Who Will Be the Future of Industrialized Construction?

Originally published by the following source: SBC MagazineNovember 22, 2019
by Jess Lohse with contributions by Molly Butz, Sean Shields and Kirk Grundahl

   

SBCA participated in the Industrialized Wood-Based Construction Conference (IWBC) held in Boston November 4th-6th. Both SBCA members and staff were among the roughly 450 attendees, learning from the keynote and breakout speakers while networking in the exhibit space between sessions. Among the key note presenters were Craig Curtis, Katerra’s Chief Architect, Phil Bernstein of Yale’s Architecture School, George Legendre of Harvard’s Graduate School of Design, John Burns of JBREC, Margaret Whelan of Whelan Advisory, and Robert Hairstans of Edinburgh Napier University

Attendees were challenged to think beyond status quo construction practices and imagine a significantly more efficient construction industry built around the use of wood and wood fiber. All members of the supply chain were encouraged to embrace more efficient techniques from architectural design to framing labor installation practices. Specifically, cross laminated timber (CLT), volumetric modular, component systems and digital technology for streamlined design were addressed in multiple sessions. The approach became one of thinking about all of our past knowledge and how that knowledge interfaces with items like Autodesk’s machine learning program that designs the entire framework of a building automatically. The goal was to stimulate a discussion about what the future of construction can look like if it is centered on wood-based construction.

The exhibit space included companies looking to be viewed as the disrupters of the construction industry. Among them were SBCA and a number of its members, including: Hundegger USARandek ABStiles MachineryDietrich’s SoftwarePaslode (Alpine ITW), Metsä Wood USASauter TimberSpida USAStiles MachinerySEMA Software, and MiTek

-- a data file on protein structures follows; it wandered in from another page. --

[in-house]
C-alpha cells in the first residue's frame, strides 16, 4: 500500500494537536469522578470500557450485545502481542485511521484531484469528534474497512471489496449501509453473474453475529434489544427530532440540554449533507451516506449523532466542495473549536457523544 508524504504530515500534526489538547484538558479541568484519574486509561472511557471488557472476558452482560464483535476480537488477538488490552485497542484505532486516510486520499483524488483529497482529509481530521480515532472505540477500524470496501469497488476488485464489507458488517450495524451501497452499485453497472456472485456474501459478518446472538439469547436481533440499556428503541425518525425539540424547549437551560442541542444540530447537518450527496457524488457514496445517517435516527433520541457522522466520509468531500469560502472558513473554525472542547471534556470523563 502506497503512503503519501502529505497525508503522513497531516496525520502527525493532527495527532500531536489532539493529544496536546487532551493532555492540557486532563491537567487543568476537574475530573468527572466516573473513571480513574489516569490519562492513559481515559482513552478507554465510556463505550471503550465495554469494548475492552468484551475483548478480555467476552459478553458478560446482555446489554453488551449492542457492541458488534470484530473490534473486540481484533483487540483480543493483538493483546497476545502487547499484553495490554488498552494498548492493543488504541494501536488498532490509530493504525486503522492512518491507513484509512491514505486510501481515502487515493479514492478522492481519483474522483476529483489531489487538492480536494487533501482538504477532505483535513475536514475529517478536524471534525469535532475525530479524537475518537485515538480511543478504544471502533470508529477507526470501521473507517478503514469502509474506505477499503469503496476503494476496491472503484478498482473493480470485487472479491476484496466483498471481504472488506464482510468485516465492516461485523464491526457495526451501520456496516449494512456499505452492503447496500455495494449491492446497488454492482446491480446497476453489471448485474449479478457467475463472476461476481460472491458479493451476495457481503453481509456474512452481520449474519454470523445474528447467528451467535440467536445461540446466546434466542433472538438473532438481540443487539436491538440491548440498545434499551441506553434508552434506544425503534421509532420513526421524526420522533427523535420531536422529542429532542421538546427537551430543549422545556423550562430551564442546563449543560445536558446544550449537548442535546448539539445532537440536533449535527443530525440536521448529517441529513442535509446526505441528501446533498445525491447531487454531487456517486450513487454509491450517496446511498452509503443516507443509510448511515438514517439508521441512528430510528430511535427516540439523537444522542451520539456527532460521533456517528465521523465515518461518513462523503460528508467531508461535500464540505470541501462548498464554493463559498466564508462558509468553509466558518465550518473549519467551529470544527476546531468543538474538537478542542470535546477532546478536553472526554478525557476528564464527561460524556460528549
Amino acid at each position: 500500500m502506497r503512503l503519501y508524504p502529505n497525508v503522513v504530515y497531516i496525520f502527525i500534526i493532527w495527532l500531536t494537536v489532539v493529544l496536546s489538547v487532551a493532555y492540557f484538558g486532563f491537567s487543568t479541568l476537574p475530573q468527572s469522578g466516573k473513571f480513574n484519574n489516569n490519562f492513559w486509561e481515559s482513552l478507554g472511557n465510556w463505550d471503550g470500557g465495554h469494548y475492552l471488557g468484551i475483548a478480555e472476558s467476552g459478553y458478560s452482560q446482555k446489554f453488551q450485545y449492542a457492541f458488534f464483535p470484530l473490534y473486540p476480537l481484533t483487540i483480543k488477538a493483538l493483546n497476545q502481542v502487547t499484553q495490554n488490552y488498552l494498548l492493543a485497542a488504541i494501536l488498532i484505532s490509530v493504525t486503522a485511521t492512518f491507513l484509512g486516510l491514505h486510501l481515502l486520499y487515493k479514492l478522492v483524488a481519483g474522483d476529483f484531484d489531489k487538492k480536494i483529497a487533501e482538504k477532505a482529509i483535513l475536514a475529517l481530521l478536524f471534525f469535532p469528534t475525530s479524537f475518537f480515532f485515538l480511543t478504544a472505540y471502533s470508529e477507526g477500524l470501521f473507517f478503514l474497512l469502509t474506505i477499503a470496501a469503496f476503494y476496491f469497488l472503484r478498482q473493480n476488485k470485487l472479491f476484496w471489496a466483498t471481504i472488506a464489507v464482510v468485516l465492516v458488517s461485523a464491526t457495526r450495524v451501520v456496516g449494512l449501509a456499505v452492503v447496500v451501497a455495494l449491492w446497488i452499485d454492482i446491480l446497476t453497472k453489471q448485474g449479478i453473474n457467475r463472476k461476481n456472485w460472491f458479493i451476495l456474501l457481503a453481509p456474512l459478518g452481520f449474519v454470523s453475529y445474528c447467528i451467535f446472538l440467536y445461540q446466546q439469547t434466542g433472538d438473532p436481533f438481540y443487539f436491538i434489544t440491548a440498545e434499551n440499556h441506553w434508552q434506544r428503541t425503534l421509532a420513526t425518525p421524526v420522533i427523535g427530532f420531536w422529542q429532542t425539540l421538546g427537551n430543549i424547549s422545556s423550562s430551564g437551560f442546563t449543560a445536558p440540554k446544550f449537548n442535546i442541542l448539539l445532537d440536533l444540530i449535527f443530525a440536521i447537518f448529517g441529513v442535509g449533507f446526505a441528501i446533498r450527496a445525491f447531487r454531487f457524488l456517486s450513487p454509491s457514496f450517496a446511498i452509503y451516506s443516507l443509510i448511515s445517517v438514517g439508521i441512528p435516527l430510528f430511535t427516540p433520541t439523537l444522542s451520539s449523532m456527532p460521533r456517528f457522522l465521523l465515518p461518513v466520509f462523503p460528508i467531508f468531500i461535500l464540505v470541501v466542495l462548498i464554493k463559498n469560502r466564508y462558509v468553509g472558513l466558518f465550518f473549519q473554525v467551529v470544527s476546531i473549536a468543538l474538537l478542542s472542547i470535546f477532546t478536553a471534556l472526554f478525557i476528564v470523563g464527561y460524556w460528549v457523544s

Of unique interest was Earlybird Technologies, which is working on an Artificial Intelligence (machine learning) software tool for I-joist floor layout and design.  Of specific value to component manufacturers, is the possibility of this approach being adapted to floor truss and roof truss layout and design software.

SBCA sponsored IWBC and encouraged its members to attend in order to learn more about the future of wood-based construction and be engaged in the conversation, advocating for the use of industrialized structural framing in residential and light-frame commercial construction. Wood-based framing including roof trusses, wall panels and floor trusses remain the most cost efficient method of structural framing, and market opportunities exist to combine components with emerging construction trends such as CLT. To that end, Kirk Grundahl, SBCA’s executive director, presented at IWBC on Leveraging the Component Industry to Provide Efficient Wood Based Structures.

In its second year, IWBC provided an opportunity for construction industry professionals to gather and think beyond their day-to-day operations, inspiring the building practices of the future. IWBC announced that it will once again hold its conference for 2020 in Boston, allowing it to tap into academic speakers located in the northeast, as well as a wide array of presenters from North America, Europe, Asia and Australia.

For additional information on SBCA's involvement with the IWBC Conference, please visit the following articles and SBCA's webpage created for the conference:

 

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